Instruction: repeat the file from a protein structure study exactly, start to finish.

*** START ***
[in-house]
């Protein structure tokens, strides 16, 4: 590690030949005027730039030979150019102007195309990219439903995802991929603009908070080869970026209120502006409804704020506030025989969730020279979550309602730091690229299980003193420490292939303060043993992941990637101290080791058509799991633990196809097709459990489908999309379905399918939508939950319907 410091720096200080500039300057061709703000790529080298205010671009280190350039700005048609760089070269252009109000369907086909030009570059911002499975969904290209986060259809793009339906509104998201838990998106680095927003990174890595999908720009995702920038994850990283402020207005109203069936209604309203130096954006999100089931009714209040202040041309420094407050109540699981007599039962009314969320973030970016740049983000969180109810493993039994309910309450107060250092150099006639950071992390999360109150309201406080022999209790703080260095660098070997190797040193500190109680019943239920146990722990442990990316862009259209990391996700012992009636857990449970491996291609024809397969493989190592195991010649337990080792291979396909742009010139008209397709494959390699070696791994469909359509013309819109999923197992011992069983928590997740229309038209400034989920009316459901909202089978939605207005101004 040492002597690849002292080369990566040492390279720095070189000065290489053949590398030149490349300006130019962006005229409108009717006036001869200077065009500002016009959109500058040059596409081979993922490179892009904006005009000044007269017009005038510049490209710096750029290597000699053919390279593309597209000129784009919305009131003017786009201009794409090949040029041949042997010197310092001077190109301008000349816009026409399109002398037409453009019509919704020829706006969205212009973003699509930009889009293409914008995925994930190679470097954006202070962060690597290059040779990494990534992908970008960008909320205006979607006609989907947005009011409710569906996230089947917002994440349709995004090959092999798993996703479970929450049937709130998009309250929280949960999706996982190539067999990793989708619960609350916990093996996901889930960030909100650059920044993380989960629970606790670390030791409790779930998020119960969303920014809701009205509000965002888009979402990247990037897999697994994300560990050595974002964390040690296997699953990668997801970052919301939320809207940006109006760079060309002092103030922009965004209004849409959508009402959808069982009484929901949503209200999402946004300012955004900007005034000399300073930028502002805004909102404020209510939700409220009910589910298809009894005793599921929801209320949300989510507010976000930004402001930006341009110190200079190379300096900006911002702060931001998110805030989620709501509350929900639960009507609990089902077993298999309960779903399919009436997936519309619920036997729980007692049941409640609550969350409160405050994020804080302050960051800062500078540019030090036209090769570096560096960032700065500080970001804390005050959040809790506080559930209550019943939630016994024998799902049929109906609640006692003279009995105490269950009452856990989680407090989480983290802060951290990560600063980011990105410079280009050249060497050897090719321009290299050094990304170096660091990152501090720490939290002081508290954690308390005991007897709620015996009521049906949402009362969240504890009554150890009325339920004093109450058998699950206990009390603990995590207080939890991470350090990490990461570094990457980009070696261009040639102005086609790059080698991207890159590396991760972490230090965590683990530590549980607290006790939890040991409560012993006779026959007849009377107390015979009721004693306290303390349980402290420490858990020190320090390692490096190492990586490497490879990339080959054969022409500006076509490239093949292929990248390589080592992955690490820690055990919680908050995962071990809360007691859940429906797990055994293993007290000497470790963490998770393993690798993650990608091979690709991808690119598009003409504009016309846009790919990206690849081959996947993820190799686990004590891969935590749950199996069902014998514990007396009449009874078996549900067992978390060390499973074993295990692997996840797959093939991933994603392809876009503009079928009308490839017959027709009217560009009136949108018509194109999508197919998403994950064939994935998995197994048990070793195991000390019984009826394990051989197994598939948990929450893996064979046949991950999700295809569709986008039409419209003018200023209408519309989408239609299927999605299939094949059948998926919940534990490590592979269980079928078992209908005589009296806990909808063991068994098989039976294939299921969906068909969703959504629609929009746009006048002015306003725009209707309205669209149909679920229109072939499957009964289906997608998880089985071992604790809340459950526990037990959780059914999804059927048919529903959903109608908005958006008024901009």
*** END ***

[in-house]
């Protein structure tokens, strides 16, 4: 590690030949005027730039030979150019102007195309990219439903995802991929603009908070080869970026209120502006409804704020506030025989969730020279979550309602730091690229299980003193420490292939303060043993992941990637101290080791058509799991633990196809097709459990489908999309379905399918939508939950319907 410091720096200080500039300057061709703000790529080298205010671009280190350039700005048609760089070269252009109000369907086909030009570059911002499975969904290209986060259809793009339906509104998201838990998106680095927003990174890595999908720009995702920038994850990283402020207005109203069936209604309203130096954006999100089931009714209040202040041309420094407050109540699981007599039962009314969320973030970016740049983000969180109810493993039994309910309450107060250092150099006639950071992390999360109150309201406080022999209790703080260095660098070997190797040193500190109680019943239920146990722990442990990316862009259209990391996700012992009636857990449970491996291609024809397969493989190592195991010649337990080792291979396909742009010139008209397709494959390699070696791994469909359509013309819109999923197992011992069983928590997740229309038209400034989920009316459901909202089978939605207005101004 040492002597690849002292080369990566040492390279720095070189000065290489053949590398030149490349300006130019962006005229409108009717006036001869200077065009500002016009959109500058040059596409081979993922490179892009904006005009000044007269017009005038510049490209710096750029290597000699053919390279593309597209000129784009919305009131003017786009201009794409090949040029041949042997010197310092001077190109301008000349816009026409399109002398037409453009019509919704020829706006969205212009973003699509930009889009293409914008995925994930190679470097954006202070962060690597290059040779990494990534992908970008960008909320205006979607006609989907947005009011409710569906996230089947917002994440349709995004090959092999798993996703479970929450049937709130998009309250929280949960999706996982190539067999990793989708619960609350916990093996996901889930960030909100650059920044993380989960629970606790670390030791409790779930998020119960969303920014809701009205509000965002888009979402990247990037897999697994994300560990050595974002964390040690296997699953990668997801970052919301939320809207940006109006760079060309002092103030922009965004209004849409959508009402959808069982009484929901949503209200999402946004300012955004900007005034000399300073930028502002805004909102404020209510939700409220009910589910298809009894005793599921929801209320949300989510507010976000930004402001930006341009110190200079190379300096900006911002702060931001998110805030989620709501509350929900639960009507609990089902077993298999309960779903399919009436997936519309619920036997729980007692049941409640609550969350409160405050994020804080302050960051800062500078540019030090036209090769570096560096960032700065500080970001804390005050959040809790506080559930209550019943939630016994024998799902049929109906609640006692003279009995105490269950009452856990989680407090989480983290802060951290990560600063980011990105410079280009050249060497050897090719321009290299050094990304170096660091990152501090720490939290002081508290954690308390005991007897709620015996009521049906949402009362969240504890009554150890009325339920004093109450058998699950206990009390603990995590207080939890991470350090990490990461570094990457980009070696261009040639102005086609790059080698991207890159590396991760972490230090965590683990530590549980607290006790939890040991409560012993006779026959007849009377107390015979009721004693306290303390349980402290420490858990020190320090390692490096190492990586490497490879990339080959054969022409500006076509490239093949292929990248390589080592992955690490820690055990919680908050995962071990809360007691859940429906797990055994293993007290000497470790963490998770393993690798993650990608091979690709991808690119598009003409504009016309846009790919990206690849081959996947993820190799686990004590891969935590749950199996069902014998514990007396009449009874078996549900067992978390060390499973074993295990692997996840797959093939991933994603392809876009503009079928009308490839017959027709009217560009009136949108018509194109999508197919998403994950064939994935998995197994048990070793195991000390019984009826394990051989197994598939948990929450893996064979046949991950999700295809569709986008039409419209003018200023209408519309989408239609299927999605299939094949059948998926919940534990490590592979269980079928078992209908005589009296806990909808063991068994098989039976294939299921969906068909969703959504629609929009746009006048002015306003725009209707309205669209149909679920229109072939499957009964289906997608998880089985071992604790809340459950526990037990959780059914999804059927048919529903959903109608908005958006008024901009």